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Men's Football Manuel Pellegrini out. David Moyes In. But what does the future hold for West Ham?

SO IT’S rewind time at West Ham with the return of David Moyes as manager, the man, in case anyone forgot, who was passed over by the board 18 months ago to make way for Manuel Pellegrini.

Defeat at home to Leicester City proved the final straw for West Ham’s owners, who summarily dismissed Pellegrini after this latest setback.

It was a turbulent reign for the Chilean since he took over the manager’s job from Moyes back in the summer of 2018.

Pellegrini made an instant impact, bringing in nine new players, including Felipe Anderson, Andriy Yarmolenko, Lukasz Fabianski, Issa Diop and Jack Wilshere.

These signings proved a series of hits and misses. Club-record signing Anderson was a big hit unplayable at times, thrilling the fans with his mazy runs and scoring a collection of memorable goals. 

Fabianski was an absolute bargain at £7 million. A brilliant keeper who saved the team many points last year.

Diop forged a formidable centre back partnership with Fabian Balbuena, then Angelo Ogbonna. 

However, other signings were less successful. 

Wilshere was signed on a three-year contract, reported to be around £100k a week but has played only a handful of games. 

Yarmolenko was out for most of last season before returning with early promise this term but then again faded from the scene.

To give him credit, Pellegrini brought through some young players, with Declan Rice sparkling under his tutelage. 

Grady Diangana also made a big impact, troubling defences and scoring goals. Though fans were left baffled as to why he was loaned to West Brom for the season, where he has prospered.

Pellegrini began his time at West Ham badly, losing his first four games, before turning the corner last season. 

The team finished well considering the start, securing 10th, though it could so easily have been seventh or eighth. 

With that being said, everyone at the club was optimistic for the new season.

There were new signings in Sebastian Haller (£43m) and Pablo Fornals (£22m) plus the return of Yarmolenko and a rejuvenated Michail Antonio.

Things began well, with the club in and around the top four come the end of September. 

Then it all seemed to go wrong. The 0-4 League Cup defeat at League Two Oxford United seemed pivotal, referred to by Pellegrini as the time when things began to go wrong. 

Three days after that game, talismanic keeper Fabianski was injured playing against Bournemouth and was subsequently out for three months. 

What made matters worse was that his deputy Roberto proved to be a disaster, repeatedly making errors and costing points in the Premier League. 

It was not until Roberto was replaced by David Martin, son of club legend Alvin, that things began to look up with a victory at Chelsea.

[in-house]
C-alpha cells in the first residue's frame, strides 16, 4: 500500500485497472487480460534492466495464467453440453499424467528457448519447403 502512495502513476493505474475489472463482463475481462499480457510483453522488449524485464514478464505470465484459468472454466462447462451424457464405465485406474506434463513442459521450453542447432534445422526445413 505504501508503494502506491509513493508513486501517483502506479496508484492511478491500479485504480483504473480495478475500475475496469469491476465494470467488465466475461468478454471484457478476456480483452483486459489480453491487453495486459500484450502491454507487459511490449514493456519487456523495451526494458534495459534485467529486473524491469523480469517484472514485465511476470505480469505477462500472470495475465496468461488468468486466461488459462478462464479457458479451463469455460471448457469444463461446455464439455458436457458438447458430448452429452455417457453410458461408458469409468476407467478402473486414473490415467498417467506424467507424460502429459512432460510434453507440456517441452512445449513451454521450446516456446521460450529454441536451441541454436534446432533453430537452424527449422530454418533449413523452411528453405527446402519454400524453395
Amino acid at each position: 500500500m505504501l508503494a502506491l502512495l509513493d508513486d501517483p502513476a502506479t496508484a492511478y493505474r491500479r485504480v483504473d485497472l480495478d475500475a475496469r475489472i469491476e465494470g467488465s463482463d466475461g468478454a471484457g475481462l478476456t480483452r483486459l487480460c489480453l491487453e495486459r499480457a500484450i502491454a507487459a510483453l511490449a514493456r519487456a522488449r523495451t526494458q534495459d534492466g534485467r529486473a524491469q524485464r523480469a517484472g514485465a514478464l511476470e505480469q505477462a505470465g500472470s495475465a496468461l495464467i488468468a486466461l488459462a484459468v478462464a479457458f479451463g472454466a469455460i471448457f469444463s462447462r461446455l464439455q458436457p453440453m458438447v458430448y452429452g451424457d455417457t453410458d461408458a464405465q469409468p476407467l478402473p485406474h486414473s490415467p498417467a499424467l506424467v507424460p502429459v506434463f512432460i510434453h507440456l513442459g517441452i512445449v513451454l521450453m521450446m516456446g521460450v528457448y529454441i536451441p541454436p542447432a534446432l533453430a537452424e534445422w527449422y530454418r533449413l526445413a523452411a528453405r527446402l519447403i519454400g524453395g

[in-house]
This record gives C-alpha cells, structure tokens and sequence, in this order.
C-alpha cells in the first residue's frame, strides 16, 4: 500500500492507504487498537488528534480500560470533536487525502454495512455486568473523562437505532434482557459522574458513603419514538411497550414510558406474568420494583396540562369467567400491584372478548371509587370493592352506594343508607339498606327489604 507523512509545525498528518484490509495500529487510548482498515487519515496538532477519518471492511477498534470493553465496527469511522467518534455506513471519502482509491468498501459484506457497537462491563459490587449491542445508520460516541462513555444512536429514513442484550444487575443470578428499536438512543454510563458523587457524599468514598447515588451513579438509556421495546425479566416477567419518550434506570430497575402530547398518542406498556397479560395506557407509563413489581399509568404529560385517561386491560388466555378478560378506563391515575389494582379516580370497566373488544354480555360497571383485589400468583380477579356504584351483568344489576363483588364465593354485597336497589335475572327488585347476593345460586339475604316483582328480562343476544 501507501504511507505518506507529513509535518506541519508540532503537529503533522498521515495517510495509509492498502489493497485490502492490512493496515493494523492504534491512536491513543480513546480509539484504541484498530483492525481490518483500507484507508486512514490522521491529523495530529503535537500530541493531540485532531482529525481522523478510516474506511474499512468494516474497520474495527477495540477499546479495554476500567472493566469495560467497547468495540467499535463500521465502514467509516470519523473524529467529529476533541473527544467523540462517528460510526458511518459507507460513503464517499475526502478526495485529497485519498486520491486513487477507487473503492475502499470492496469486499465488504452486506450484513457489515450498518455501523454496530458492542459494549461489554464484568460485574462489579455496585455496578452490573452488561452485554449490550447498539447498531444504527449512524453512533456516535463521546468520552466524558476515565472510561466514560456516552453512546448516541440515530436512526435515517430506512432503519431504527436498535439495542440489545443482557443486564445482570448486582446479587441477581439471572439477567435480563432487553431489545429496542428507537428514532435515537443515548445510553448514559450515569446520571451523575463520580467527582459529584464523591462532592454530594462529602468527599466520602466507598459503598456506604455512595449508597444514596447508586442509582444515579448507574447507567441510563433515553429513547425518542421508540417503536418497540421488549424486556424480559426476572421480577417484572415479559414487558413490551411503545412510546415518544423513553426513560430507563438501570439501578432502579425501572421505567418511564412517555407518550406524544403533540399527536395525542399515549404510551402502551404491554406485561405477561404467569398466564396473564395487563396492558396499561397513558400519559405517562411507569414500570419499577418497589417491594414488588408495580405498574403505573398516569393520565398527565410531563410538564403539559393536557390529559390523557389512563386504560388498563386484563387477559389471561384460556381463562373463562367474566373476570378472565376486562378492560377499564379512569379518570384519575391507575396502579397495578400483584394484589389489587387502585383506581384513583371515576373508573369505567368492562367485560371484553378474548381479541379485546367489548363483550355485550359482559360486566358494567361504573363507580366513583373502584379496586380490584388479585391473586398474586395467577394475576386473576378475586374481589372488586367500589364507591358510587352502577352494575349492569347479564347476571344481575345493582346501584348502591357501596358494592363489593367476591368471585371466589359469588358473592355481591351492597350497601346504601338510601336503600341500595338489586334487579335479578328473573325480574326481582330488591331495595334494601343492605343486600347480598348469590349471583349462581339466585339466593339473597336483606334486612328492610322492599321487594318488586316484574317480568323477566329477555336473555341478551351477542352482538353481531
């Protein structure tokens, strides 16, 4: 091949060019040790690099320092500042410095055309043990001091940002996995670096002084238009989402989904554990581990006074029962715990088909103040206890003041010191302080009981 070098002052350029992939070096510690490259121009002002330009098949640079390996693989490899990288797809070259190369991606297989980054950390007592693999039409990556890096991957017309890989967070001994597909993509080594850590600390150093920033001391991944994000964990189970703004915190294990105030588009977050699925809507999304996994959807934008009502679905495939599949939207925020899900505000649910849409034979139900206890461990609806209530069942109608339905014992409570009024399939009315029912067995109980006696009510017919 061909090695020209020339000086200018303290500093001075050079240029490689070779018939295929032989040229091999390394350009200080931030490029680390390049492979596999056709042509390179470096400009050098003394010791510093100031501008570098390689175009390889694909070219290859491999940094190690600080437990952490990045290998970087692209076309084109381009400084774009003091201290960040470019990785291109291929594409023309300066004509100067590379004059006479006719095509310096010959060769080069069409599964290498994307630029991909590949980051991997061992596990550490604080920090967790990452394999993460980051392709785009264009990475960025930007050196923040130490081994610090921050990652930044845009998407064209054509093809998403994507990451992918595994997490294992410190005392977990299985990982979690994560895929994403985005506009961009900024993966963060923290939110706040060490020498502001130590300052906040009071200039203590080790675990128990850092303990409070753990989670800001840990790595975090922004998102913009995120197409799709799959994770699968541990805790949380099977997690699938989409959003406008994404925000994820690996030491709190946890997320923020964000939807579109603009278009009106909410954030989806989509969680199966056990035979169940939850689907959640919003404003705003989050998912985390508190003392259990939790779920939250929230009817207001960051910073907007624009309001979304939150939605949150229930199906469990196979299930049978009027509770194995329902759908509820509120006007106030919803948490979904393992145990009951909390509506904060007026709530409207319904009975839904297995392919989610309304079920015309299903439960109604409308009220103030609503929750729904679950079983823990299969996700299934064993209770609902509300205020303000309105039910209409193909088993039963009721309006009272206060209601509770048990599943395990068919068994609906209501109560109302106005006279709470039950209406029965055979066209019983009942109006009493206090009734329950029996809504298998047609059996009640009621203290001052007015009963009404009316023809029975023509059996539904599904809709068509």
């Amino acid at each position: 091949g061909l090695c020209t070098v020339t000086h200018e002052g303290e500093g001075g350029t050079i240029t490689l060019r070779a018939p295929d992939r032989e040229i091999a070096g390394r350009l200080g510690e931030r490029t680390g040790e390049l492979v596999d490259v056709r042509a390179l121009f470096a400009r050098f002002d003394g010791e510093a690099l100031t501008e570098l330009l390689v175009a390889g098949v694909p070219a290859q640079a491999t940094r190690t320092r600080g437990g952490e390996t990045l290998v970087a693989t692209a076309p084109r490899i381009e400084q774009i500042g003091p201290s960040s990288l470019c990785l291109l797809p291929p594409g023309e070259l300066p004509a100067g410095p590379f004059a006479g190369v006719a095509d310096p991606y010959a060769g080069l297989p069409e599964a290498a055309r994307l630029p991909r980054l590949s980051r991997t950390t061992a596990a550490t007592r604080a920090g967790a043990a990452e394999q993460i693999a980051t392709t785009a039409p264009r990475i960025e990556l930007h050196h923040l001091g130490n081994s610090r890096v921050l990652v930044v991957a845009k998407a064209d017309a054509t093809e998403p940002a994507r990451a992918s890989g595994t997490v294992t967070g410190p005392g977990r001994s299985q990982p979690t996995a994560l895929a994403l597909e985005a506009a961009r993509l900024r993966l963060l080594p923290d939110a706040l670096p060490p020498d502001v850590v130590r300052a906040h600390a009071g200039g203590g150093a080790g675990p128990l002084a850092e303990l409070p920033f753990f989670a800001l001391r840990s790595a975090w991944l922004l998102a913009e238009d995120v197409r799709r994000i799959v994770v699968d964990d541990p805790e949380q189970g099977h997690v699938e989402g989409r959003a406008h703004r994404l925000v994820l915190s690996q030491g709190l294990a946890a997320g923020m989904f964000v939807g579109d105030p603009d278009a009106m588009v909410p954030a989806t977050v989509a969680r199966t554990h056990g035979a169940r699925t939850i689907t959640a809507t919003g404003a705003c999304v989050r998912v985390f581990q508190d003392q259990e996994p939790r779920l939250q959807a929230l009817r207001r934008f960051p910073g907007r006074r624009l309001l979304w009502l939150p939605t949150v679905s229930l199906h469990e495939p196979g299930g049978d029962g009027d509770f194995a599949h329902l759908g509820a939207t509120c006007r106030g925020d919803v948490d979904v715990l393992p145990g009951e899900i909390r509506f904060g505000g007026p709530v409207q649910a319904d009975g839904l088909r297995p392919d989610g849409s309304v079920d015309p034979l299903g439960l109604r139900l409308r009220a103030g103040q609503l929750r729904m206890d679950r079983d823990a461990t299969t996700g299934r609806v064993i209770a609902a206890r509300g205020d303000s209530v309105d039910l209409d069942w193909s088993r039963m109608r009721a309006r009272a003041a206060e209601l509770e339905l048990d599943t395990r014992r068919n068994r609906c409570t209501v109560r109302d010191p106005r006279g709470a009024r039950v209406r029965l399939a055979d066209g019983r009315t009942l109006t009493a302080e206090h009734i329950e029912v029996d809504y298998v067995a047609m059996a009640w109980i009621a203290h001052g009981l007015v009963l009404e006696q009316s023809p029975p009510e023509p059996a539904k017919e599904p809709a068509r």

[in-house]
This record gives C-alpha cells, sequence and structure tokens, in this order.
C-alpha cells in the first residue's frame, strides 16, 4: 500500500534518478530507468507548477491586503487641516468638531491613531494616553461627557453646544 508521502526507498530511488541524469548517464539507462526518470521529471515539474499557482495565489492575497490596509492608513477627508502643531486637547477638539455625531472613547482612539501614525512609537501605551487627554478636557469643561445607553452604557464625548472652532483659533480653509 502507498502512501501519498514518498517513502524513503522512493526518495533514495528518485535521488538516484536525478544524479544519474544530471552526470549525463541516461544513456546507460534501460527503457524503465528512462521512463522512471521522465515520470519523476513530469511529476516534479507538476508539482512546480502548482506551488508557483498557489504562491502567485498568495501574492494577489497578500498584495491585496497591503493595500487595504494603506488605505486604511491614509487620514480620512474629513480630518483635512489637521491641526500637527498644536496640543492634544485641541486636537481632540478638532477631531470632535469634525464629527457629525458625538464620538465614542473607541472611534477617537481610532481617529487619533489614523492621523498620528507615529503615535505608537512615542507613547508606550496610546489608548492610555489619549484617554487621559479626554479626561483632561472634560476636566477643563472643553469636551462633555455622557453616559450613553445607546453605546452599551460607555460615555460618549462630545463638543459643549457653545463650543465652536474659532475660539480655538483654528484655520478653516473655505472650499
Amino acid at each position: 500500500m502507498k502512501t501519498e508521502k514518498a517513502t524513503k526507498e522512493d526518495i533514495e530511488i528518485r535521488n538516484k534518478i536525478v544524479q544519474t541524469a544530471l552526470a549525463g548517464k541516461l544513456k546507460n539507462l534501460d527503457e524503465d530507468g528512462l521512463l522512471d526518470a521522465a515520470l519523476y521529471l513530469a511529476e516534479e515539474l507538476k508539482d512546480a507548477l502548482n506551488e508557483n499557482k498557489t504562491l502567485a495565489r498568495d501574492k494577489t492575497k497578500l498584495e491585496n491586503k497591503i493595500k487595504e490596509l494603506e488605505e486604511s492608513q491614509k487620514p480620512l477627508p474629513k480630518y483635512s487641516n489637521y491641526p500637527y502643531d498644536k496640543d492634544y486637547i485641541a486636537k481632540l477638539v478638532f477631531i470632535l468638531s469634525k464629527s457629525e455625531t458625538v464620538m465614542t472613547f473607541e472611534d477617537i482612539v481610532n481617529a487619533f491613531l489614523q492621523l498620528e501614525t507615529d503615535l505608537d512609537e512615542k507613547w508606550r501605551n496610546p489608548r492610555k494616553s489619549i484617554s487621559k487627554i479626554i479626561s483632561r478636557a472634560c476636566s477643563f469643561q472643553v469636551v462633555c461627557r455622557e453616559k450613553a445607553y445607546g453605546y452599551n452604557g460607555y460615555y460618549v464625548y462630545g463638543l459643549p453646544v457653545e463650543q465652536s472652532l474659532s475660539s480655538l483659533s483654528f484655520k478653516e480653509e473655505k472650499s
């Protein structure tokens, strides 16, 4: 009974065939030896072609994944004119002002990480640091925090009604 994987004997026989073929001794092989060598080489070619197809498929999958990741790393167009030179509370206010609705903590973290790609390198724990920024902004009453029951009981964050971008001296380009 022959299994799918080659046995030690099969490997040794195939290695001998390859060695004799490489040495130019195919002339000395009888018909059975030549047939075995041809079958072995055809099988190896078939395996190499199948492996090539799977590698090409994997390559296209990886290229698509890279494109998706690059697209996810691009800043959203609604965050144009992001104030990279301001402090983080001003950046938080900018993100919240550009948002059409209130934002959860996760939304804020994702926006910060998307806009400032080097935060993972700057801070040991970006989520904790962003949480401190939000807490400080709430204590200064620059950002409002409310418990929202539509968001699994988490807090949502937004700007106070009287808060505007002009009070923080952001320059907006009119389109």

Another away win at Southampton showed further promise but still, the defeats kept coming at home.

The overall collapse in confidence is difficult to fathom. A team that was briskly passing the ball, going through sides with ease, now looked impotent. The confidence of early season visibly drained from the players.

A number of the players just did not look bothered. The confident Haller, who scored four early goals, looked a shadow of his former self — slow and uninterested. 

In what proved the penultimate game against Crystal Palace, there was a big fall out on the pitch between captain Mark Noble and veteran defender Ogbonna.

The manager made some very odd selections over the past few months; sticking with Roberto when it seemed only he could see the value of the player, repeatedly substituting Anderson early, when he was often the most potent force on the pitch.

His signings have been a series of hits and misses, which is to be expected. However, letting keeper Adrian go to Liverpool, while replacing him with the error-prone Roberto, was probably the most costly mistake.

Critics also point to Pellegrini’s love of creative players — the signing of the likes of Wilshere, Fornals and Anderson — but failing to strengthen weak areas such as at full back and holding midfield.

Moyes should do a competent job. The team are not in the relegation area yet but are slowly sliding towards it. 

Moyes will get the players fitter, with a very definite idea of how he wants them to play. If they don’t do what the manager wants, they will be out. Not always the most attractive team under Moyes, they will pick up the points needed to stay in the Premier League.

The failure of Pellegrini will be a big blow to the board, who brought in a big name, who they hoped would take the club to the next level. It has not worked out, with the club now lumbered with 18 months to pay out on an £8m a year contract.

The move to Moyes will for many fans will seem like back to the future: consolidation and safety, rather than going to the next level. The arrival of Mauricio Pochettino or Rafa Benitez would have testified that the light of ambition was still burning bright at West Ham.

Despite the recent form, there is though plenty to be optimistic about. The squad is good, with some exciting players emerging. There is huge potential to bring young players through. 

It is now time to regroup at West Ham, before plotting the way forward — there is much that needs to be done at a club that despite its size continues to underdeliver for its fans.

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